A spokesman for Lyc-O-Mato said "The fact that men exhibit reservations about seeking medical attention and discussing medical issues comes as no surprise.

"But the fact that one of the major reasons for this is being afraid is the most interesting and revealing insight into the British male”.

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Monday, 28 March 2005 10:47
BNN: British Nursing News Online ·
Too many bosses
The NHS workforce survey, published last week, shows that the number of NHS managers has soared by more than 15,000 since 1997 which costs the NHS £1.5 billion a year the equivalent of 52,000 nurses.

The survey revealed the average annual rise in managers and senior managers from 1997-2004 was 2,222, or 15,554 in total. An extra 4,169 staff a year have been brought in to clerical and administrative roles, with 29,183 extra staff employed by 2004.

A Department of Health spokesman said: “There are more managers but they are managing more staff. Between 1997 and 2004 we have had 27,400 more doctors and 78,659 more nurses”.

Chris Grayling, the Tory health spokesman said “To be spending £1.5 billion extra on bureaucracy which could be spent on patient care, more beds or more nurses is really quite extraordinary. If ever proof were needed that the Government has got the wrong priority for the health service, this is it. We could be doing so much more for this country if we pushed funding through to frontline services”.

Gill Morgan, chief executive of the NHS Confederation, which represents NHS managers, said that it was “fed up with the demonising of hardworking managers and support staff”.

Just 3 per cent of the 1.3 million NHS staff in England were managers or senior managers, while 13 per cent were in support services such as cleaning, catering, laundry and IT, she said. “Managerial and support staff are a vital part of the NHS team because they allow doctors, nurses and other frontline clinical staff to concentrate on what they do best – caring for patients,” she said.

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Monday, 28 March 2005 10:29
BNN: British Nursing News Online ·
Gene clue to skin cancer
A study published in Current Biology by the Children's Hospital Boston and the Dana-Farber Cancer Institute claim they have pinpointed genetic mutations which can cause a mole to become a deadly form of skin cancer.

The researchers used black-and-white-striped zebrafish to model human melanoma (a form of skin cancer), they showed that a specific mutation in a gene called BRAF is critical to the development of moles, and when combined with another gene mutation it can lead to melanoma, cases of which have spiralled in recent years. The researchers used zebrafish because its genes are very similar to humans.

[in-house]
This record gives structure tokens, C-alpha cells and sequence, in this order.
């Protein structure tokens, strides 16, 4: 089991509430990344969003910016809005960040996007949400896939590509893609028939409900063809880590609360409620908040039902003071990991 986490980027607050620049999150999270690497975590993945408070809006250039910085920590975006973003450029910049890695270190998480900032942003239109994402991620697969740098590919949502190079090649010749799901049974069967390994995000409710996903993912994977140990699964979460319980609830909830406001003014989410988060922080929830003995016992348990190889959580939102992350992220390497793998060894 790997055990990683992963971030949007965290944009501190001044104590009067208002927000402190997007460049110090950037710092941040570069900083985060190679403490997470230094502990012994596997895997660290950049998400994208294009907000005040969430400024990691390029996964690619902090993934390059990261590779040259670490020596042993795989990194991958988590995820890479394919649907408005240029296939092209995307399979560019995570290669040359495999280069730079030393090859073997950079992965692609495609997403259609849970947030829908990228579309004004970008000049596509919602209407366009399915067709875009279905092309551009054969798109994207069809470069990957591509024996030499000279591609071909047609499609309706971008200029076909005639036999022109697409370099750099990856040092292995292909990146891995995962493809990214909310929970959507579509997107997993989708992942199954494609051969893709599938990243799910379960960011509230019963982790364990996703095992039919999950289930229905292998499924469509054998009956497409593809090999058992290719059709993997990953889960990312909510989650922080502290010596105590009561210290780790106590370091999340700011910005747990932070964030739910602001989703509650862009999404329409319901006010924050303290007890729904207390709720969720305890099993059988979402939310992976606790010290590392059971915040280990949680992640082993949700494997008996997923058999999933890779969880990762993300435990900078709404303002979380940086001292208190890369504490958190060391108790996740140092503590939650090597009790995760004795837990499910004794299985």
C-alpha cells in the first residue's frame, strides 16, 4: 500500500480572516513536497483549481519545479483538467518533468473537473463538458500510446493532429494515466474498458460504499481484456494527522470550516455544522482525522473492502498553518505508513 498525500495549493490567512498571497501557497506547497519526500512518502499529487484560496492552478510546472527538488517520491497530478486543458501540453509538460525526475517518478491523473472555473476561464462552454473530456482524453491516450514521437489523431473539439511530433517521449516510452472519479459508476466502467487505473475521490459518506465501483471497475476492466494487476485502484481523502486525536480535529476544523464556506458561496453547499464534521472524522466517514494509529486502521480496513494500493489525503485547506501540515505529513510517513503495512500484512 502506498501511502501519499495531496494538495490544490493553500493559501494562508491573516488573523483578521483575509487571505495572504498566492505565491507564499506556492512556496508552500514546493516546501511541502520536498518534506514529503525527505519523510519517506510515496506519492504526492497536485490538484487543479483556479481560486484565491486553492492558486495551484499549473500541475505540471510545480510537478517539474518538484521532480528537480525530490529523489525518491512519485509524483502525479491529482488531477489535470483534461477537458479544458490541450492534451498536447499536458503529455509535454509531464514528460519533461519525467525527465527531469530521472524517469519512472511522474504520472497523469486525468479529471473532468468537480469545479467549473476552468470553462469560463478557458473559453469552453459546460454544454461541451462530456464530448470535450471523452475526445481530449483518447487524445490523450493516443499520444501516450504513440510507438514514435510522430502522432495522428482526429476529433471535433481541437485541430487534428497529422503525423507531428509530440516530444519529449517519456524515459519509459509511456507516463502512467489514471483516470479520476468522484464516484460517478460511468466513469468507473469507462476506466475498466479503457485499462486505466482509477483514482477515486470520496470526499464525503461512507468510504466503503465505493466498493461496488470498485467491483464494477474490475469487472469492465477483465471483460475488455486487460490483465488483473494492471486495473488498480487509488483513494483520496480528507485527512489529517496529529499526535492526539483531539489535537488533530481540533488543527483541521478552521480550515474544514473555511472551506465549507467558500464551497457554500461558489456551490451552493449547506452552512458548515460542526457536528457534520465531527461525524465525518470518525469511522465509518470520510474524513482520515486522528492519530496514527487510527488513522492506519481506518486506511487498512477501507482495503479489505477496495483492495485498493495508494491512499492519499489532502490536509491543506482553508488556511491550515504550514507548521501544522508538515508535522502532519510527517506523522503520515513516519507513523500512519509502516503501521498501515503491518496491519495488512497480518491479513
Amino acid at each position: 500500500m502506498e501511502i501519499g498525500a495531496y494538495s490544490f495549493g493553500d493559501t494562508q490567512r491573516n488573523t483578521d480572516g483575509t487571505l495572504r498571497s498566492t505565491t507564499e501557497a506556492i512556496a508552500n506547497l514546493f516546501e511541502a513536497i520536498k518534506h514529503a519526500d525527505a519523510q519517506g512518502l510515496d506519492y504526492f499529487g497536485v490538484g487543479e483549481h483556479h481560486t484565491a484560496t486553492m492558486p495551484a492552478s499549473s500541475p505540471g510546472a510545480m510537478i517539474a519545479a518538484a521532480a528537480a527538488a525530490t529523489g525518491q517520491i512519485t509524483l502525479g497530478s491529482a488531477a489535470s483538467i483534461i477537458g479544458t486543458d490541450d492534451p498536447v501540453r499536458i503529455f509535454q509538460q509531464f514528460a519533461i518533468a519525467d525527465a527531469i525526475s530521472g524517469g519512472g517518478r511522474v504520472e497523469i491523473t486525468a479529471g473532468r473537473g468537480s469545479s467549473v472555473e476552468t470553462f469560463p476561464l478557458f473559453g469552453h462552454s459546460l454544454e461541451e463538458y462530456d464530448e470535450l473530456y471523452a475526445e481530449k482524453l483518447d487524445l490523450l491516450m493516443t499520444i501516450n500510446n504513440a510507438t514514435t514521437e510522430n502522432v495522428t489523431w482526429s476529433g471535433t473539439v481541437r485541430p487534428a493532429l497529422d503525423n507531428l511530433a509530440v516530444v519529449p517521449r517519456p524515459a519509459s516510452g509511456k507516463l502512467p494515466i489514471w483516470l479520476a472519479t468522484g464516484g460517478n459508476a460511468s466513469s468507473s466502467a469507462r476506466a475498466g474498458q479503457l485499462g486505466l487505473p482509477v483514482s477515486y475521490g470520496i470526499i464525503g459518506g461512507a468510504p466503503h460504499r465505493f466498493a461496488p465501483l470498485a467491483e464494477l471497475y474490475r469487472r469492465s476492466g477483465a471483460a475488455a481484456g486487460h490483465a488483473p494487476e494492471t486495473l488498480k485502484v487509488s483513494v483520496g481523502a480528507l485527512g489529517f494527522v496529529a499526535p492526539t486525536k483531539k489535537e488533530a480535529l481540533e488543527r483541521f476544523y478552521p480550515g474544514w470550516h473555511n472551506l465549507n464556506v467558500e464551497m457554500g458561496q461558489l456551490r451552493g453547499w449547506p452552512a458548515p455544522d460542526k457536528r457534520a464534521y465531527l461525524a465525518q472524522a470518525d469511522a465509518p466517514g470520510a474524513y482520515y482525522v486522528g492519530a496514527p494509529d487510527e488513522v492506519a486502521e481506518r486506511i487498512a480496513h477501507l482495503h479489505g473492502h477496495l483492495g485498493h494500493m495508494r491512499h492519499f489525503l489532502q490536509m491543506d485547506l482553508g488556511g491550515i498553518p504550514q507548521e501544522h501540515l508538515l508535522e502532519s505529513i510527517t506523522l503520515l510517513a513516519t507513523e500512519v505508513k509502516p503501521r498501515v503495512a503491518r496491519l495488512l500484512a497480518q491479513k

Researcher Dr Leonard Zon said: "Some of these genes may lead us to excellent pharmaceutical targets for treatment of melanomas”.

Dr Catherine Harwood, consultant dermatologist at Cancer Research UK, said: "Melanoma is an important cancer and there is a rapidly increasing number of people who are getting it so any developments in understanding how and why it develops are important.

"This is an interesting paper and the preliminary data are exciting.

"However, we always have to be cautious in extrapolating directly from animal models to humans.

"For example, p53 appears to play a relatively small role in melanoma compared to other human skin cancers”.

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Monday, 28 March 2005 10:14
BNN: British Nursing News Online ·
Bird flu outbreak
North Korea has admitted that there has been a bird flu outbreak in the capital.

The Korean Central News Agency (KCNA) reported that no humans had been infected and that hundreds of thousands of chickens were slaughtered and buried.

The agency only said that the outbreak was "recent" and occurred at "two or three" chicken farms. It did not specify the virus type.

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Monday, 28 March 2005 09:59
BNN: British Nursing News Online ·
Cat allergy cure
Scientists from The University of California, Los Angeles, claim that they have developed a technique which could prevent allergies caused by cats.

Doctor Andrew Saxon, who led the study injected mice - genetically engineered to be allergic to cats - with a newly developed part-cat, part-human protein. Within a month, the mice were cured of the allergy.

Dr Andrew Saxon said: "We wanted to create a system that would prevent you from getting sick when you were exposed to an allergen, but which could also be used to retrain the immune system in the long run.

"We could use the same technique to target other allergies, including peanut."

Philippa Major, assistant director of research at Asthma UK said: "This is an interesting study but is still in the early stages of development as no human studies have begun.

"This approach taken by the UCLA group does not modify the T cell response and therefore the treatment would need to be administered on a continuous basis to prevent symptoms.

"Currently a different, and potentially long term prevention approach of a T cell vaccine for people with cat allergy is being developed by Asthma UK research fellow Dr Mark Larché”.

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Sunday, 27 March 2005 12:36
BNN: British Nursing News Online ·
Hospital chiefs face superbug death charges
Health Secretary John Reid is planning to charge hospital bosses with corporate manslaughter if poor hygiene standards result in patients dying from methicillin resistant Staphylococcus aureus (MRSA).

He has told the Healthcare Commission that if Labour wins the next election a bill will be introduced immediately.

The move is expected to be trailed in Labour’s manifesto. A source close to Reid said: “You can give matrons the power to close wards like the Tories are suggesting, or change cleaning companies like we do, but the buck stops with the hospital manager. The act would be another way of shutting all the loopholes which hospital managers use to get round spending money on cleaning”.

Chief executives said that they have a statutory duty to ensure quality. Miles Scott, chief executive of Harrogate General Hospital NHS Trust, said: “There’s a myth that managers are only interested in the financial balance. We take our statutory duties very seriously. After all, failure to fulfil them means we lose our jobs”.